What Kind of Parent Are You?

authentic-parentingWhat Kind of Parent Are You?

by Dr. Marta


My parents didn’t show much encouragement for my interests. When my father worked with wood, he wouldn’t let me hammer nails. Neither parent indulged my love for horses, and they hardly ever attended my gymnastics events or field hockey games. I felt like they didn’t really know me.
I conceptualize three kinds of parents. Mine typified what I would call uninvolved. This type doesn’t spend much time talking or doing things with their children. The children stop expecting parental involvement in their lives. They can easily become discouraged and may suffer from emotional issues of abandonment and low self-esteem.

Another type of parent I call over-involved. They make decisions for a child based on pre-conceived notions of who and what they want that child to do and be. Regardless of his feelings, these parents pressure him into activities they choose. They force him into sports when he wants to play chess. They make her play the violin when she wants to play drums. They hush their loud, social extravert because they want a quiet, compliant introvert. These parents don’t allow their child’s worldview to differ from their own. They make little effort to understand life from the child’s point of view.

The third type, the supportively involved parents, delight in their children’s strengths and interests. They exhibit these distinct characteristics:
Supportively involved parents hold an attitude of appreciation and wonder at their children’s evolving personalities and talents. They see how the path toward success for their children lies in encouraging them to follow their heart. They make them feel cherished and appreciated for who they are, independent from their performance in school, sports, music, etc. These parents allow Life to live their children, knowing that happiness and fulfillment, as well as financial success, are likely to come through doing what they love.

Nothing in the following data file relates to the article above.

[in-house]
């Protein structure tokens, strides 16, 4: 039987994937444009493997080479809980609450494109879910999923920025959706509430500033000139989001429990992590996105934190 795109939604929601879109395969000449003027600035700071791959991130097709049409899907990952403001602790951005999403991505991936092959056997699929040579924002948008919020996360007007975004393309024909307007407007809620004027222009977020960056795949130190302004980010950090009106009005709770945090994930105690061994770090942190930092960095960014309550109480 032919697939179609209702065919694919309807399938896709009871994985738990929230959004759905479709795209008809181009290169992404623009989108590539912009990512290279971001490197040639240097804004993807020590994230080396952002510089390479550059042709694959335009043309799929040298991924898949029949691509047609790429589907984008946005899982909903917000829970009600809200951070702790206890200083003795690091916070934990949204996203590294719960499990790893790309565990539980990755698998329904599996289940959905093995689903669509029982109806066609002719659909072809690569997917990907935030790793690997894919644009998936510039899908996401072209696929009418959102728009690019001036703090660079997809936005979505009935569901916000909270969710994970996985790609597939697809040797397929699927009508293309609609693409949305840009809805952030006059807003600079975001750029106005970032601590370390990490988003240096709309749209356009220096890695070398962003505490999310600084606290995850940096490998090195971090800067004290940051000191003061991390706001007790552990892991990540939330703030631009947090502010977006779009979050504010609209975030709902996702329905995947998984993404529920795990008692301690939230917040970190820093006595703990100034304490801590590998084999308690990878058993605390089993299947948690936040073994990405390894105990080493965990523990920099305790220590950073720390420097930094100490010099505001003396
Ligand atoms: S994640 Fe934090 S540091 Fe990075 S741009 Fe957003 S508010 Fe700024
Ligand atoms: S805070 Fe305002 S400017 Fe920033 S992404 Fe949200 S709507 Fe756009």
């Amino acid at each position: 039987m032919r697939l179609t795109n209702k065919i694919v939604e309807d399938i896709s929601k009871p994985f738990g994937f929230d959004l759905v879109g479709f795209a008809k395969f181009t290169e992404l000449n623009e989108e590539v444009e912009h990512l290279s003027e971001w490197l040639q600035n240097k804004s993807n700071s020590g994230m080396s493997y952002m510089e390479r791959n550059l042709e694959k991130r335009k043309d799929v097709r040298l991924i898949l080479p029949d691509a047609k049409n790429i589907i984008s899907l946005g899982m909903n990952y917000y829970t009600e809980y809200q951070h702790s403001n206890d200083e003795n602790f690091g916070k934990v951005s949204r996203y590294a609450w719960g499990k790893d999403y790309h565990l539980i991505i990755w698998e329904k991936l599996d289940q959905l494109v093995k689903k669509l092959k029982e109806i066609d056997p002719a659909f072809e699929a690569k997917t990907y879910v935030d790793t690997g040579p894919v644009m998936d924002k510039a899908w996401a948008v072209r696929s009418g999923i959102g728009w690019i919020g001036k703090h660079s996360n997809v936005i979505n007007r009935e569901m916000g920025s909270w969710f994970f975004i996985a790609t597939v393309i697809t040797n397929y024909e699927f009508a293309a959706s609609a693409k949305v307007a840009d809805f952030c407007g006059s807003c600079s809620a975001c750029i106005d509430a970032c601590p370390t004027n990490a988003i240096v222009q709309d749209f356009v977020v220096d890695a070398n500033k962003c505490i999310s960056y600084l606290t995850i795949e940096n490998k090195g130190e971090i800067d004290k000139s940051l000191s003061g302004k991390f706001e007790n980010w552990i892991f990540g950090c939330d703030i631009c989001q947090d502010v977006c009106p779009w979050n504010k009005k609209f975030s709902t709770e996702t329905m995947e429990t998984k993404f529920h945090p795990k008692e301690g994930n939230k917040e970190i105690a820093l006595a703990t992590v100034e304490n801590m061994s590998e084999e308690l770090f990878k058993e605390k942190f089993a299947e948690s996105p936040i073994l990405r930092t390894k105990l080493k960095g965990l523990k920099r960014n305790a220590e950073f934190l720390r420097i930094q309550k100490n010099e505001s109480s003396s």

Supportively involved parents respect their children’s emotions. They connect through listening deeply and non-judgmentally to the child’s feelings. They celebrate achievements and give encouragement when the child fails. Instead of sheltering them from emotional pain, supportive parents allow their children to learn from anger, sadness, etc., offering love and support as the child works through her emotions.

These parents support their children through their physical presence. Through attending events and helping them gain mastery in a skill the child wants to learn, they show support by being there. Parents’ physical presence provides an underpinning of support and security as the child experiences the highs and lows of life. Susan Stiffelman, in Parenting Without Power Struggles, wrote about an important kind of physical presence and support: joyful and authentic children catch glimpses of their mother or father looking at them with wonder and love just because they exist.

When you celebrate and marvel at their uniqueness, you bestow on your children the greatest gift you could possibly give.

Dr. Marta practices in the Verde Valley of Arizona as a Life Coach in Communication & Spiritual Consciousness. She coaches individuals, couples and parents to be more awake and aware. Email: drmartacoach@gmail.com, phone: 928-451-9482.

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